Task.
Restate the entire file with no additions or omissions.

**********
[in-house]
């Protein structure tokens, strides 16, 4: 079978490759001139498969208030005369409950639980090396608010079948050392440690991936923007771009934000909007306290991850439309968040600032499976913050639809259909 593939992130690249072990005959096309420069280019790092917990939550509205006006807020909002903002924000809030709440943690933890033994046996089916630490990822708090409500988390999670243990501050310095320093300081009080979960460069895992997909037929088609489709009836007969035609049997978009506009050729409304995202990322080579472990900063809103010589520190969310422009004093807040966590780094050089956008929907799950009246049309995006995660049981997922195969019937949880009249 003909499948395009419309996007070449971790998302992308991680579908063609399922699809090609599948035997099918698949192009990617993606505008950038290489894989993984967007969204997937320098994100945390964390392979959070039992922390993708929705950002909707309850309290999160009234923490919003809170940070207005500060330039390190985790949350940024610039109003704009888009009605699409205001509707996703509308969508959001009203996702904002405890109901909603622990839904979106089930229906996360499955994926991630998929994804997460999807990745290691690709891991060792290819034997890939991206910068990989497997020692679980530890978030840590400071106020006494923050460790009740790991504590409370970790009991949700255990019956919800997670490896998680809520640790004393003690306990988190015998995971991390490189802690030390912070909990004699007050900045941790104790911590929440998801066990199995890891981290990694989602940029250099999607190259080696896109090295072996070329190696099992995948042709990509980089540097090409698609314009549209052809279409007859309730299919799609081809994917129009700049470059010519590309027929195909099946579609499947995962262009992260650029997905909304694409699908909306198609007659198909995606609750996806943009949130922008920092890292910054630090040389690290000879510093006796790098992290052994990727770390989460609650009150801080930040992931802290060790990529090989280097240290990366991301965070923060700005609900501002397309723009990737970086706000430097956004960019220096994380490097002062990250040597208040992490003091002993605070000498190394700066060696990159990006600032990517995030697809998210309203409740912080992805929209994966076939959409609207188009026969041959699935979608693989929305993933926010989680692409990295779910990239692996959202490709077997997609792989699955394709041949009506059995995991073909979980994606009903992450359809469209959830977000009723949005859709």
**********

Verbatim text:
[in-house]
């Protein structure tokens, strides 16, 4: 079978490759001139498969208030005369409950639980090396608010079948050392440690991936923007771009934000909007306290991850439309968040600032499976913050639809259909 593939992130690249072990005959096309420069280019790092917990939550509205006006807020909002903002924000809030709440943690933890033994046996089916630490990822708090409500988390999670243990501050310095320093300081009080979960460069895992997909037929088609489709009836007969035609049997978009506009050729409304995202990322080579472990900063809103010589520190969310422009004093807040966590780094050089956008929907799950009246049309995006995660049981997922195969019937949880009249 003909499948395009419309996007070449971790998302992308991680579908063609399922699809090609599948035997099918698949192009990617993606505008950038290489894989993984967007969204997937320098994100945390964390392979959070039992922390993708929705950002909707309850309290999160009234923490919003809170940070207005500060330039390190985790949350940024610039109003704009888009009605699409205001509707996703509308969508959001009203996702904002405890109901909603622990839904979106089930229906996360499955994926991630998929994804997460999807990745290691690709891991060792290819034997890939991206910068990989497997020692679980530890978030840590400071106020006494923050460790009740790991504590409370970790009991949700255990019956919800997670490896998680809520640790004393003690306990988190015998995971991390490189802690030390912070909990004699007050900045941790104790911590929440998801066990199995890891981290990694989602940029250099999607190259080696896109090295072996070329190696099992995948042709990509980089540097090409698609314009549209052809279409007859309730299919799609081809994917129009700049470059010519590309027929195909099946579609499947995962262009992260650029997905909304694409699908909306198609007659198909995606609750996806943009949130922008920092890292910054630090040389690290000879510093006796790098992290052994990727770390989460609650009150801080930040992931802290060790990529090989280097240290990366991301965070923060700005609900501002397309723009990737970086706000430097956004960019220096994380490097002062990250040597208040992490003091002993605070000498190394700066060696990159990006600032990517995030697809998210309203409740912080992805929209994966076939959409609207188009026969041959699935979608693989929305993933926010989680692409990295779910990239692996959202490709077997997609792989699955394709041949009506059995995991073909979980994606009903992450359809469209959830977000009723949005859709």